The mediatory role of medication adherence in improving patients’ medication experience through patient–physician communication among older hypertensive patients
Received 16 March 2017
Accepted for publication 20 June 2017
Published 5 July 2017 Volume 2017:11 Pages 1119—1126
Checked for plagiarism Yes
Review by Single-blind
Peer reviewer comments 3
Editor who approved publication: Dr Johnny Chen
Woojung Lee, Youran Noh, Hyeonjin Kang, Song Hee Hong
Research Institute of Pharmaceutical Sciences, College of Pharmacy, Seoul National University, Seoul, Korea
Background: Understanding how patient–physician communication affects patients’ medication experience would help hypertensive patients maintain their regular long-term medication therapy. This study aimed to examine whether patient–physician communication (information and interpersonal treatment) affects patients’ medication experience directly or indirectly through changing medication adherence for each of the two communication domains.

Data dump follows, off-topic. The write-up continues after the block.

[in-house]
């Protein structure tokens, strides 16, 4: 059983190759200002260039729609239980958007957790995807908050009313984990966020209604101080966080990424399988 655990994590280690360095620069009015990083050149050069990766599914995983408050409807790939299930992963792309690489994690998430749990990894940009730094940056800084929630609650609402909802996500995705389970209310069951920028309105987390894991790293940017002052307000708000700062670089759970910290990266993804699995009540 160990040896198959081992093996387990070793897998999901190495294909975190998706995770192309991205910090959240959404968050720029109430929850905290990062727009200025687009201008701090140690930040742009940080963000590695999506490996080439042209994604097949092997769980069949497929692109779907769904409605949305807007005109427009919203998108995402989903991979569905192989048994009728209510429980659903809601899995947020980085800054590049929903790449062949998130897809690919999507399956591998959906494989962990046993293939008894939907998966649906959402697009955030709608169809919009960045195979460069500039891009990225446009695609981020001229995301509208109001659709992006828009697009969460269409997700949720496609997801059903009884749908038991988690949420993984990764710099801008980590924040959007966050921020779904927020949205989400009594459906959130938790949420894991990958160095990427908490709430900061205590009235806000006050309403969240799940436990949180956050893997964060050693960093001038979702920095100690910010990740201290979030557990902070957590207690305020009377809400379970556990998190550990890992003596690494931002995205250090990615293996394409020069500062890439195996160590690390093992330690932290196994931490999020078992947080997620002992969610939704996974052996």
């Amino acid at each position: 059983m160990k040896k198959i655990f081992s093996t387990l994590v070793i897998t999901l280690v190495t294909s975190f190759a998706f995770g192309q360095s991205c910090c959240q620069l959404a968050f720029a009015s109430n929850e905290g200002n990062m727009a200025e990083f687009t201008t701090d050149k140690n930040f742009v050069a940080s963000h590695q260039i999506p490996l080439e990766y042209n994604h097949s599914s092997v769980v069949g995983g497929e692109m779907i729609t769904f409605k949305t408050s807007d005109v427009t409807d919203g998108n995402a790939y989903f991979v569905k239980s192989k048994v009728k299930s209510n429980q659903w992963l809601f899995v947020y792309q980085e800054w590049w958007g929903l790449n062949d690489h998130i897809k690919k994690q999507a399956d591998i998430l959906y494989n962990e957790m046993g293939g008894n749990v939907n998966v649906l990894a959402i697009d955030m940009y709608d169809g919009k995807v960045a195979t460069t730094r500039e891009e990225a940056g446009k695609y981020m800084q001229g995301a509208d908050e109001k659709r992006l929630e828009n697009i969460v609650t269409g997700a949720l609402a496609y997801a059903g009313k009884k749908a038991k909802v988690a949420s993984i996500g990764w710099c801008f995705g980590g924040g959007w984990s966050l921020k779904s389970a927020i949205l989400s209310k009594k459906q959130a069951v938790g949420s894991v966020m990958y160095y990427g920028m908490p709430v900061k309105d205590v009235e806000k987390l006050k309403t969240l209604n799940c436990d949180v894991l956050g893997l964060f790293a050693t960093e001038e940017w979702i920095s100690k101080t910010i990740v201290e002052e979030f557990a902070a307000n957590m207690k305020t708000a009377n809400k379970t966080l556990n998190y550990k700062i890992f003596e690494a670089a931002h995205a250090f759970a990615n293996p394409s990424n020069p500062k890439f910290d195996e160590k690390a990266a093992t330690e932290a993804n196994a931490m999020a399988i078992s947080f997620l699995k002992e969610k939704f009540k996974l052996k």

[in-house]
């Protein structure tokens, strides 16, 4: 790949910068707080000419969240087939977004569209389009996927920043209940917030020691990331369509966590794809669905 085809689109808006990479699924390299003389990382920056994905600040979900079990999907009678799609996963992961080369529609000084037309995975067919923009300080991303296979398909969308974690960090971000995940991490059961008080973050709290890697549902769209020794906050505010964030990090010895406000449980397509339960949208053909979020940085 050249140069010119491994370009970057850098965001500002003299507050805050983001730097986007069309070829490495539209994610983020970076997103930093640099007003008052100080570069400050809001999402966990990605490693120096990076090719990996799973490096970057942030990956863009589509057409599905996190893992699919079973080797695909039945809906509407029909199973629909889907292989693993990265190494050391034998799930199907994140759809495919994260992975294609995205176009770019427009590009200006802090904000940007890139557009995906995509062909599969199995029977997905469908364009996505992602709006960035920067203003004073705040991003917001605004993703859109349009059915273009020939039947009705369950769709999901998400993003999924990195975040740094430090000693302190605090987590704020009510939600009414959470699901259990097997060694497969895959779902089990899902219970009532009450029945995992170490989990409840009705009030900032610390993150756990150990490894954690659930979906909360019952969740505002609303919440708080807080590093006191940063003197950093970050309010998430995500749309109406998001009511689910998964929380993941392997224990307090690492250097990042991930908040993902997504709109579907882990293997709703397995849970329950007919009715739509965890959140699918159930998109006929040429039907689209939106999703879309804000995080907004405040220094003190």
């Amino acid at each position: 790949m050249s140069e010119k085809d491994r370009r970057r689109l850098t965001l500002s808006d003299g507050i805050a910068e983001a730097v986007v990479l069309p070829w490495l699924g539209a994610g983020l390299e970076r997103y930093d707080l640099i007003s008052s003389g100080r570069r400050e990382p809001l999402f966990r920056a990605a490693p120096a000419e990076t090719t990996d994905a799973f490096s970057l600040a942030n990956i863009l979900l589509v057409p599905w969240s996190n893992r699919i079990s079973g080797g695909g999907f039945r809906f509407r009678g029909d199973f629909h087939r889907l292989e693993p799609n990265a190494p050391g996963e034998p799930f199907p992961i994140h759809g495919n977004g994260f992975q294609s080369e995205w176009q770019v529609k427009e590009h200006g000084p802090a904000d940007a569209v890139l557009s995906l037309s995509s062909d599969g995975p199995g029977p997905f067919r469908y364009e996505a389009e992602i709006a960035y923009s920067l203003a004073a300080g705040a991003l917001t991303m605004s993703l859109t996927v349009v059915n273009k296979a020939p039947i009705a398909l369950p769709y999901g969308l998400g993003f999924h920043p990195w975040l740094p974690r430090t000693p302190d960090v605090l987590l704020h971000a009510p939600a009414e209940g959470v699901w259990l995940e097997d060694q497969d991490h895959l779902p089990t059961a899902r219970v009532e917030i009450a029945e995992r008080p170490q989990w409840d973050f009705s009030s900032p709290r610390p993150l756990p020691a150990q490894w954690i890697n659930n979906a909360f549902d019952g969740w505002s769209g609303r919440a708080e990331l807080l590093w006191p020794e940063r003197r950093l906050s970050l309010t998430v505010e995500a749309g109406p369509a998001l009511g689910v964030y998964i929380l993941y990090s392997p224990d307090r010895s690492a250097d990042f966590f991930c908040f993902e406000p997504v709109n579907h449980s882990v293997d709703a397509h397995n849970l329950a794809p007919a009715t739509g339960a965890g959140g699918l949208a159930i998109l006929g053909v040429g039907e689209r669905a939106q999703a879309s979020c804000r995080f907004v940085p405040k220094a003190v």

Methods: A self-administered cross-sectional survey was conducted for older patients who had visited a community senior center as a member. Two communication domains were assessed using two subscales of the Primary Care Assessment Survey. Medication adherence and experience were measured using the Morisky Medication Adherence Scale and a five-point Likert scale, respectively. Mediatory effects were assessed via Baron and Kenny’s procedure and a Sobel test.
Results: Patient–physician communication had a positive prediction on patients’ medication experience (β=0.25, P=0.03), and this was fully mediated by medication adherence (z=3.62, P<0.001). Of the two components of patient–physician communication, only informative communication showed a mediatory effect (z=2.21, P=0.03).
Conclusion: Patient–physician communication, specifically informative communication, had the potential to improve patients’ medication experience via changes in medication adherence. This finding can inform health care stakeholders of the mediatory role of medication adherence in ensuring favorable medication experience for older hypertensive patients by fostering informative patient–physician communication.
Keywords: patient medication experience, medication adherence, patient–physician communication, patient-centered practice, patient-reported outcome, mediation
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